Minchiate Pips and Aesop's Fables

Laura Borealis

I'm currently very interested in minchiate decks, and have been looking at the scans here and here, among other places.

Both of those decks have semi-illustrated pips. Some cards are unillustrated, having just seven batons or six cups, for instance. But some have little people or animal figures, like a deer, a lion, a monkey with a hand mirror. I'm sure everyone who owns or has looked at minchiate decks has noticed these.

This evening I was looking through the scans of the Antiche Minchiate Etruria deck, and I realized that the animal figures on the Two of Batons are the fox and stork from one of Aesop's Fables!

The story: the fox wants to play a trick on the stork, so he invites the stork over for dinner, and he serves a delicious-smelling soup. However, he serves it in a broad, shallow dish, and the stork can only dip the end of his beak in it. So he goes hungry, while the fox laps up the soup with apparent relish. The stork decides to turn the tables on the fox, and invites him for dinner in return. The stork's soup is served in a tall jar with a narrow neck. The stork can drink the soup easily, but the fox can only lick around the rim of the jar. The moral is something along the lines of, if you play tricks on others, expect to be paid back in kind.

I found a site with several illustrations of the fable, here, including several that pre-date the minchiate deck. Wikipedia says it has been illustrated since the Middle Ages. There's no doubt in my mind that the bottom of this card depicts Aesop's fox and stork. I'm not sure about the leaping human figure at the top, though. :p

I haven't positively identified any other pips as illustrations of Aesop's or other allegorical fables, but some of them do seem to be telling a tale. Take this dog or fox in what might be a henhouse. The chickens look a bit perturbed, don't they? And that afore-mentioned monkey with a mirror feels like it comes from a story, too.

Animals cavort on other cards too, including the trumps. Why is there a fox and a porcupine on Libra? All the versions of minchiate Libra that I've seen have them. Maybe if I knew more about historical astrology, that one would make sense to me. I did some quick googling on that but didn't turn up anything yet.

If I discover any more Aesop's Fables or other allegorical tales in the pips, I'll post 'em. I have Brian Williams' minchiate deck and book on the way; maybe he will shed some light too.
 

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Laura Borealis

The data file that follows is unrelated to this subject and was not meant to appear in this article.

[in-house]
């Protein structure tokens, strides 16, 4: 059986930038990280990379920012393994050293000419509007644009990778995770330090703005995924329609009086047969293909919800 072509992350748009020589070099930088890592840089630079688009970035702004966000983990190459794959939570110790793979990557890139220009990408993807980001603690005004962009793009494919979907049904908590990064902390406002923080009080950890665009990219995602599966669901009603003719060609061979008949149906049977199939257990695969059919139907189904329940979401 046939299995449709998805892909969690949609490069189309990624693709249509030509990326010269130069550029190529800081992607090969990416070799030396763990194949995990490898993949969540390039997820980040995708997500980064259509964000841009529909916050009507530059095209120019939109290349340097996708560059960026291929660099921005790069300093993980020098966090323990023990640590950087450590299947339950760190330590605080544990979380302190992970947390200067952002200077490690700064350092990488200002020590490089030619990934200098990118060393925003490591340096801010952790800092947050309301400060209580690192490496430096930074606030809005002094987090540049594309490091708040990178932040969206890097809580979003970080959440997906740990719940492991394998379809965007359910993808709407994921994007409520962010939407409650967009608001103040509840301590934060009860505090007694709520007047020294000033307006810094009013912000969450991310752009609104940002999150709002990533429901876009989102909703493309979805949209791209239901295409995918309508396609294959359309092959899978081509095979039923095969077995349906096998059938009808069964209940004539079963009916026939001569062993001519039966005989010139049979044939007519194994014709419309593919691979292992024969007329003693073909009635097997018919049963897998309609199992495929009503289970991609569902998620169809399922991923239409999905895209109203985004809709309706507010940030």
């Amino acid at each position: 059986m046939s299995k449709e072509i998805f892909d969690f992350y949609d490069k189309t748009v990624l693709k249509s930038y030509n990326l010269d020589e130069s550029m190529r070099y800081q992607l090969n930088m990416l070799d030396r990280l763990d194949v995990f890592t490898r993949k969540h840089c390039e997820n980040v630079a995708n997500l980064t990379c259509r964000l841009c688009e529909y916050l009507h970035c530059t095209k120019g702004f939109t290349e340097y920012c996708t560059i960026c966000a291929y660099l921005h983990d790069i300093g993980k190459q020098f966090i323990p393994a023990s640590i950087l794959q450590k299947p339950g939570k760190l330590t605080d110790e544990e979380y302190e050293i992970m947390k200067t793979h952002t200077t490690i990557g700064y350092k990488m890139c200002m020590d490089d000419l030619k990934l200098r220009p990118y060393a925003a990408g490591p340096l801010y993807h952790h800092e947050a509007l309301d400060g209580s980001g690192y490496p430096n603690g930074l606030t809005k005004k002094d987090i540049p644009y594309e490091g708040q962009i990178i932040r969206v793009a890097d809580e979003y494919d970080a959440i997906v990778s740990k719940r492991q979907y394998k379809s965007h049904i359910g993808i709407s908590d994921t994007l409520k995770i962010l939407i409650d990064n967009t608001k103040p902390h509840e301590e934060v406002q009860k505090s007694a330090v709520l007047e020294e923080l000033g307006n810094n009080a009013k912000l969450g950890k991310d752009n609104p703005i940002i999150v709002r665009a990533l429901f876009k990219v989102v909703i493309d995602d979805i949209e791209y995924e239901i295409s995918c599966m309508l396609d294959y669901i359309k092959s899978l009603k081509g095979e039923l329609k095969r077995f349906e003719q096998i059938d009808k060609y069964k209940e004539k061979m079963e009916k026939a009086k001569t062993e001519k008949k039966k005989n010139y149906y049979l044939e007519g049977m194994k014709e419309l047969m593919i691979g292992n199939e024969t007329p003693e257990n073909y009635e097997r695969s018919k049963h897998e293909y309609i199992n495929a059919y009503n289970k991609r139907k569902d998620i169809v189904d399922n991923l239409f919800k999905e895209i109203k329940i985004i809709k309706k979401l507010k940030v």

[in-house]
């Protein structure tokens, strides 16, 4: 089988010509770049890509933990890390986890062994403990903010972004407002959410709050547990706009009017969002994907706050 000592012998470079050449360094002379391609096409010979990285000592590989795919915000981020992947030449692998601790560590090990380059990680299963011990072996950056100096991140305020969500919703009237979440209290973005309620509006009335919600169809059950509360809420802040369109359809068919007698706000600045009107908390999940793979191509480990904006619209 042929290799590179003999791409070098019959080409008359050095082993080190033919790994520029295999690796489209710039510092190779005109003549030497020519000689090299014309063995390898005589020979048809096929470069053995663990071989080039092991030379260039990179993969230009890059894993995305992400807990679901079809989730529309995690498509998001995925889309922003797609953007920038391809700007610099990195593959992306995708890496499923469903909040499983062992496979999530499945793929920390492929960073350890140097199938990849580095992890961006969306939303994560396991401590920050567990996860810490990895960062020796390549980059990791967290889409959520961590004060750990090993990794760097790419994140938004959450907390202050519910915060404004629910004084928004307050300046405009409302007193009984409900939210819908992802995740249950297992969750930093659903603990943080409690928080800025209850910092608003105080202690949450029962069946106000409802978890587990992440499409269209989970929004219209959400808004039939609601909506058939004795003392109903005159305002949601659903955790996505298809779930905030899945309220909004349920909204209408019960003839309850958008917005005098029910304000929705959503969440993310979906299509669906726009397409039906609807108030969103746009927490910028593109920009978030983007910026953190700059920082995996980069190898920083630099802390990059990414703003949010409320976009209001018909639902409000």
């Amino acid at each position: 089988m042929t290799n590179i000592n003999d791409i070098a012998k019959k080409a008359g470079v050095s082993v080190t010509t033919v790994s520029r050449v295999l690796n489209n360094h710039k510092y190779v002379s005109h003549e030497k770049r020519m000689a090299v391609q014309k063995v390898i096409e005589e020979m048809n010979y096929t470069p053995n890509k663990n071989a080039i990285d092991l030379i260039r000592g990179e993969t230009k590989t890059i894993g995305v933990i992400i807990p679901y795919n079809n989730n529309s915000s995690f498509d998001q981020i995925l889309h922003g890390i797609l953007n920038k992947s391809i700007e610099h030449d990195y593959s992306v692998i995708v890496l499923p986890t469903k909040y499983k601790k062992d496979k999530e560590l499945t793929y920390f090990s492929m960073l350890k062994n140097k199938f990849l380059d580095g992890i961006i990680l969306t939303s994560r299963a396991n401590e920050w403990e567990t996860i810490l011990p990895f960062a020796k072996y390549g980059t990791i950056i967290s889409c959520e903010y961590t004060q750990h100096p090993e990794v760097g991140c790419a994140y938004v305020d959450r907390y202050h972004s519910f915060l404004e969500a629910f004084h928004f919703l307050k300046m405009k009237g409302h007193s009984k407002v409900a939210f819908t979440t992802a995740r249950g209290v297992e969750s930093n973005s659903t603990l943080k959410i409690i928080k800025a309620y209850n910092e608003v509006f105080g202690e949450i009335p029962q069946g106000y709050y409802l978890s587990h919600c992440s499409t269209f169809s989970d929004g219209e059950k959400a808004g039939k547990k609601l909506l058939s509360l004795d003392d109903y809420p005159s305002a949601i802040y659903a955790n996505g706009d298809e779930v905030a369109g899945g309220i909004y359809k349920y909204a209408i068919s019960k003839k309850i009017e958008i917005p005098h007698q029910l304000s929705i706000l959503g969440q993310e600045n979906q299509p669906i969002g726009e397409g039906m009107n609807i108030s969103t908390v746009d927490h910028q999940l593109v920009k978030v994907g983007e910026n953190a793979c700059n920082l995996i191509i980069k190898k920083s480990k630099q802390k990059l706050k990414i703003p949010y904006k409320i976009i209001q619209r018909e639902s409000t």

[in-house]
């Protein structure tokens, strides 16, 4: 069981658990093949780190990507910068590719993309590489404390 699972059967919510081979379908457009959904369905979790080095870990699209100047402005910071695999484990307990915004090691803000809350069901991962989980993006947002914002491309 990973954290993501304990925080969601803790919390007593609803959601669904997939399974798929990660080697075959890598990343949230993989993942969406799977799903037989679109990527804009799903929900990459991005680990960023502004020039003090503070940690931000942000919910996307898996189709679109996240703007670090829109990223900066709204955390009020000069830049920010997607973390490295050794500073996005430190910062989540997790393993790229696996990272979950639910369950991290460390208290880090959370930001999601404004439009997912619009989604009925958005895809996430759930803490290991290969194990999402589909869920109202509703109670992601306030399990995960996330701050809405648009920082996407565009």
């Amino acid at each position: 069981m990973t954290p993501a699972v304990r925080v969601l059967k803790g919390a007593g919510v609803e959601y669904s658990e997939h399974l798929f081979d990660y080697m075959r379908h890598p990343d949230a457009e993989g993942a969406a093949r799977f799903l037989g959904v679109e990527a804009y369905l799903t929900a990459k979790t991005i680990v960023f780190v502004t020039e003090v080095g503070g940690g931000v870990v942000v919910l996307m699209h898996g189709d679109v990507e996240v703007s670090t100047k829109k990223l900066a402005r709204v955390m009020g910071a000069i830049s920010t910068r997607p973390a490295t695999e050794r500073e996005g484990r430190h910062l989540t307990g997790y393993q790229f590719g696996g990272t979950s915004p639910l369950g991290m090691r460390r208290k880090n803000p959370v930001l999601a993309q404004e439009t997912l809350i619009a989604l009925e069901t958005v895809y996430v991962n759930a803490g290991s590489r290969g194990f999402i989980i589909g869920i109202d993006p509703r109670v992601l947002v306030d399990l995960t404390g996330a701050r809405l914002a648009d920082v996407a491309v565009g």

The Four of Cups with the monkey and the mirror may relate to a fable called "The Snail and the Mirror;" link to the story indexed here. It's not as unambiguous as the fox and the stork, though, and it doesn't satisfy me.

ETA: I almost wonder if it's related to the snake-charming Prudence and her mirror.
 

Moonbow

I like this laura, and I'm certainly intrigued as to what other fables might be found on the pips, very nice find. So whilst playing the game of Minchiate the players were being reminded of their morals! I like that.
 

Le Fanu

I had noticed this. Especially the Stork and the Fox and the Monkey with the mirror. There are other cards which, even if not Aesop, have a parable-like feel to them.

Looking at the LoS Minchiate (1725), I see;

The 5 of Swords has a Fox/dog popping its head out of a chicken hatch and scaring all the chickens!

The 8 of Swords has what looks like a hedghog sniffing either a coiled snake or a baby hedgehog (can't quite make it out!) and a monkey - again - holding up a mirror.

The 4 of Swords has what looks like a weird dog or weasal on a stool attempting to read a tablet (of stone?) and a unicorn at the bottom of the card.

The 2 of Swords has a meek deer turned away from the viewer.

Plus the 3 of Cups has a very proud lion strutting against a fluttering scroll.
 

Laura Borealis

Great examples. :) The monkey on the 8 of swords seems almost faun-like to me, just looking at the legs and feet -- those look like hooves. But the head is a monkey's head. So hard to tell what the artist had in mind, sometimes.

Interestingly, on the Al Leone Minchiate Fiorentine, the hedgehog has become a rabbit. The Al Leone is several decades later, even though the art seems to have gone backward in time. Are hedgehogs pan-European? I associate them with the British Isles, not with Italy. Maybe it morphed due to unfamiliarity... or maybe the artist just likes bunnies. Forgive my rambling, I haven't had my coffee yet...

Back to the pips and the tales they tell. The 3 of swords is clearly Romulus and Remus suckling from their wolf foster-mother. Examples: Etruria and Al Leone. Wikipedia article on the lads here. Raised by wolves! So clearly the stories referenced in the pips are not just from Aesop's tales; they're coming from mythology too, and who knows what other sources. It may be difficult to identify just what is meant by a weasel on a stool. :p